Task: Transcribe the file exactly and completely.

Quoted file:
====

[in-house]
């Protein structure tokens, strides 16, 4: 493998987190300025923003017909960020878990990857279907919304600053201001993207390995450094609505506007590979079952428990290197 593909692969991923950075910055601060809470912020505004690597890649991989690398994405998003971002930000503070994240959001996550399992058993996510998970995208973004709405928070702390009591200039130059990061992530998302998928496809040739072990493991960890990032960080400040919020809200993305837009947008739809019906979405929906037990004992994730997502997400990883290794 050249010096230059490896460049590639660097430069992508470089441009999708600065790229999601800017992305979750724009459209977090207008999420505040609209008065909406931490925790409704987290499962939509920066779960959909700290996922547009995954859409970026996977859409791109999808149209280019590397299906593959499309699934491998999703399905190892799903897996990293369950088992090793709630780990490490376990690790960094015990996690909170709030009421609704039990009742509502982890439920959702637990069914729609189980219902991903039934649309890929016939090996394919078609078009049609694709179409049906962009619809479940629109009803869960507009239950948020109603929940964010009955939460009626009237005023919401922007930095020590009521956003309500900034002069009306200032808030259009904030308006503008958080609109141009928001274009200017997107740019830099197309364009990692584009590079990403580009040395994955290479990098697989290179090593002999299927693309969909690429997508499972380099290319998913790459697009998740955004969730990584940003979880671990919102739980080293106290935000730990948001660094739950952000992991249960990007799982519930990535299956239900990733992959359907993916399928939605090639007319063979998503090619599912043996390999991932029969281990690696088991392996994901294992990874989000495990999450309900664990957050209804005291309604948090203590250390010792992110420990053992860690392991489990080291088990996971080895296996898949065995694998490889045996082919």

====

[in-house]
């Protein structure tokens, strides 16, 4: 493998987190300025923003017909960020878990990857279907919304600053201001993207390995450094609505506007590979079952428990290197 593909692969991923950075910055601060809470912020505004690597890649991989690398994405998003971002930000503070994240959001996550399992058993996510998970995208973004709405928070702390009591200039130059990061992530998302998928496809040739072990493991960890990032960080400040919020809200993305837009947008739809019906979405929906037990004992994730997502997400990883290794 050249010096230059490896460049590639660097430069992508470089441009999708600065790229999601800017992305979750724009459209977090207008999420505040609209008065909406931490925790409704987290499962939509920066779960959909700290996922547009995954859409970026996977859409791109999808149209280019590397299906593959499309699934491998999703399905190892799903897996990293369950088992090793709630780990490490376990690790960094015990996690909170709030009421609704039990009742509502982890439920959702637990069914729609189980219902991903039934649309890929016939090996394919078609078009049609694709179409049906962009619809479940629109009803869960507009239950948020109603929940964010009955939460009626009237005023919401922007930095020590009521956003309500900034002069009306200032808030259009904030308006503008958080609109141009928001274009200017997107740019830099197309364009990692584009590079990403580009040395994955290479990098697989290179090593002999299927693309969909690429997508499972380099290319998913790459697009998740955004969730990584940003979880671990919102739980080293106290935000730990948001660094739950952000992991249960990007799982519930990535299956239900990733992959359907993916399928939605090639007319063979998503090619599912043996390999991932029969281990690696088991392996994901294992990874989000495990999450309900664990957050209804005291309604948090203590250390010792992110420990053992860690392991489990080291088990996971080895296996898949065995694998490889045996082919």